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Dimensions Of Trade Policy & Diplomacy – IMPRI Impact And Policy Research Institute

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Dimensions of Trade Policy & Diplomacy

Session Report
Prasangana Paul

IMPRI Center for International Relations and Strategic Studies along with Impact and Policy Research Institute, New Delhi conducted an Online International Autumn School Program, a One-Month Immersive Online Certificate Training Course on Diplomacy and Foreign Policy in November 2023.

This Course, spread over a month, introduced the participants to the complex world of global affairs, understanding principles and practices of diplomacy, international negotiation, defence and foreign policy formulation. It initiated a dialogue on the fundamentals and core values of diplomacy and foreign policy and economic aspects of Foreign Policy and gave insight to the participants on complex international relations.

On the 6th Day our speaker, Professor Amita Batra, Professor of Economics, Centre for South Asian Studies (CSAS), School of International Studies (SIS), JNU; Former Chairperson, CSAS, SIS, JNU, opened the discussion by talking about the dimension of economics, trade policy and diplomacy in Foreign Policy.

Overview of the Lecture

Professor Amita Batra briefly talked about the economic aspect of Foreign Policy which is less talked about and mentioned the changing nature of national interest.

Economic Diplomacy Across Levels

In Professor Batra’s enlightening lecture, she delves into the transformative shift in foreign policy over the last two and a half decades, marked by an overt expression of economic instruments. The world, she contends, has experienced heightened stability through economic relationships and instruments, serving as pillars for both bilateral and multilateral diplomacy. Notably, she emphasizes the evolving nature of national interest in a globalized world, where economic considerations now take precedence. The post-World War II era witnessed a paradigm shift in the definition of national interest, with the movement of capital, goods, and people rendering geographical borders increasingly irrelevant. Professor Batra underscores the revolutionary impact of technology, particularly computerization, in facilitating unprecedented ease of global flow and mobility. The surge in the flow of people, capital, and commodities over the past few decades underscores the changing dynamics of international relations.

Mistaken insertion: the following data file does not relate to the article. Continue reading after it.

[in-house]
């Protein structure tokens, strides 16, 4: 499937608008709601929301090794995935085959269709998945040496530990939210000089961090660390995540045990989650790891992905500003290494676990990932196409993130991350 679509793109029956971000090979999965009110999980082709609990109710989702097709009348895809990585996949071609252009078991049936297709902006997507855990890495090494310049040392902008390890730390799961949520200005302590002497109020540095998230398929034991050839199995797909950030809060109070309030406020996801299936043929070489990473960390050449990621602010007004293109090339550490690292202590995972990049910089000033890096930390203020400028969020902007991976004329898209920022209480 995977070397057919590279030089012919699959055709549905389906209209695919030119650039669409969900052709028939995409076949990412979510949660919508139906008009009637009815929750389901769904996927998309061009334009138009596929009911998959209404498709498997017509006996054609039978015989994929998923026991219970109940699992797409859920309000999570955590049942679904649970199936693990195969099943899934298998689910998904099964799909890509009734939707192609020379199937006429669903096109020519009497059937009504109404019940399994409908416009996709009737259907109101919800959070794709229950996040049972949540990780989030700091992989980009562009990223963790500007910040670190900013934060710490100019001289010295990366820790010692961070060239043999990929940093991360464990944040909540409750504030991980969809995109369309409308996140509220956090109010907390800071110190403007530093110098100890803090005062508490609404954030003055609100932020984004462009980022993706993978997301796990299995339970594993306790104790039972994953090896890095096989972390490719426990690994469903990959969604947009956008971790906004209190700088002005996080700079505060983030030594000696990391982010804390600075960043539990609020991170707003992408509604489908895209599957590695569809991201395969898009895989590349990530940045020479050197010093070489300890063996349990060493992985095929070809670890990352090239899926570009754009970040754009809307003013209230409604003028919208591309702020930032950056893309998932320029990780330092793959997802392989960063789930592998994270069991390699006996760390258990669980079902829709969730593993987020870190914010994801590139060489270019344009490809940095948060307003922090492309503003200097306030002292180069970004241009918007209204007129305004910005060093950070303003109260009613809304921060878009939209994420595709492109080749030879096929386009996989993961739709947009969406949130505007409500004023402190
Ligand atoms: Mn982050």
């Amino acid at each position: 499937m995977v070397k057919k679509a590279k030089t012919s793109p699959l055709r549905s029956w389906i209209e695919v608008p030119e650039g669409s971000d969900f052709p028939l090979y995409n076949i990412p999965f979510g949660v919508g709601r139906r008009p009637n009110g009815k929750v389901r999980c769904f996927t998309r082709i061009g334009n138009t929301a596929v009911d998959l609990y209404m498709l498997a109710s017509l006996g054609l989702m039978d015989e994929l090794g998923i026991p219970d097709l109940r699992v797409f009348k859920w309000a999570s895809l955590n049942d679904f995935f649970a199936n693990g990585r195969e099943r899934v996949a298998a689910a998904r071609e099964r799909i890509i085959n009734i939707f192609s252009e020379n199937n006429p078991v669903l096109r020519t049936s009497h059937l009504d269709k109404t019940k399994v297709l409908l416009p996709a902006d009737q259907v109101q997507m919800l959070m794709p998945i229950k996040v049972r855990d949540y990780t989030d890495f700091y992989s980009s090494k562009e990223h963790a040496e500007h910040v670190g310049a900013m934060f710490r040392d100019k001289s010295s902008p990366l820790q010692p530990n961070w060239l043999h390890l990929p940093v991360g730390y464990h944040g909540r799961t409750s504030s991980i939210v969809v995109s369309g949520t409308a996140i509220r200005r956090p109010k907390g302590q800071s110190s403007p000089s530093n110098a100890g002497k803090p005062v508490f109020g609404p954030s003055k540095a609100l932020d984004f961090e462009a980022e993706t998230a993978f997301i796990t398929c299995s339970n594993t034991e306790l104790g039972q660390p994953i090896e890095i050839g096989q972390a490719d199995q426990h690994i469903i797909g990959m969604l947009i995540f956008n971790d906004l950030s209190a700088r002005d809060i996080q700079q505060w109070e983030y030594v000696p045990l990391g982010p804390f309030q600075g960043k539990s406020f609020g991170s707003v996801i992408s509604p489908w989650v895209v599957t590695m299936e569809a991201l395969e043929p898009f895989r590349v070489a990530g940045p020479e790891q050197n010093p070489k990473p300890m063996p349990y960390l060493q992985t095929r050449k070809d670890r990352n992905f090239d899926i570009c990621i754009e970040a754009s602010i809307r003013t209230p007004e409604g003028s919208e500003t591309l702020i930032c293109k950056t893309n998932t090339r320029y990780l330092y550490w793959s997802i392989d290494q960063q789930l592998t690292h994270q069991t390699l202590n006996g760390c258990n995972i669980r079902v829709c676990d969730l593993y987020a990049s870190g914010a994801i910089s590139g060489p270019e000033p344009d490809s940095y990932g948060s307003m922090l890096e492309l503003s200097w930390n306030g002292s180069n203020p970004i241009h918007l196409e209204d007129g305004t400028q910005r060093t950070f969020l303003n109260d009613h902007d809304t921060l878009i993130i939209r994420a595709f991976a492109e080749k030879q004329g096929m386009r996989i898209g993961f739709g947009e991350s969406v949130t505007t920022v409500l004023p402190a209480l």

Crucially, Professor Batra highlights the growing importance of national output as a key indicator of economic strength, a departure from traditional metrics like military might and territorial expanse. She adeptly introduces the Bretton Wood System, the World Bank, and the World Trade Organization as pivotal players shaping the global economic landscape. However, she notes a contemporary trend where countries engage in individual interactions within the crucible of trade. Economic diplomacy, as she elucidates, operates on multiple levels—multilateral, bilateral, and regional—manifesting through preferential trading agreements and contributing to a substantial increase in global trade. The concept of trade creation, intricately explained by Professor Batra, provides insights into the changing dynamics of international commerce, as illustrated by the transformation from NAFTA to USMCA.

One of the lecture’s key points revolves around the intertwining of economic instruments with political objectives, leading to the reinforcement of strategic goals within foreign policy frameworks. Professor Batra skillfully elaborates on the idea that economic diplomacy serves as a powerful tool for nations to pursue and achieve political and strategic objectives. By examining the interplay of economic instruments at the global stage, she underscores how nations leverage trade agreements and economic partnerships to advance not only economic prosperity but also to assert influence and power in the geopolitical arena. The lecture leaves the audience with a profound understanding of the interconnectedness of economic and political realms, shaping the contours of contemporary foreign policy.

In conclusion, Professor Batra’s session provides a comprehensive overview of the evolution of foreign policy with a focus on economic instruments. Her adept analysis covers the changing nature of national interest, the impact of technology on global mobility, the significance of international economic institutions, and the strategic deployment of economic diplomacy. The session leaves attendees with a nuanced understanding of how economic considerations have become integral to the pursuit of political and strategic objectives in the modern geopolitical landscape.

Conclusion

Professor Amita Batra concluded her lecture by taking questions on the economic aspects of foreign policy, trade and diplomacy. She very well put forward the emergence of a new era and the rise in trade instruments formulating economic relations among countries.

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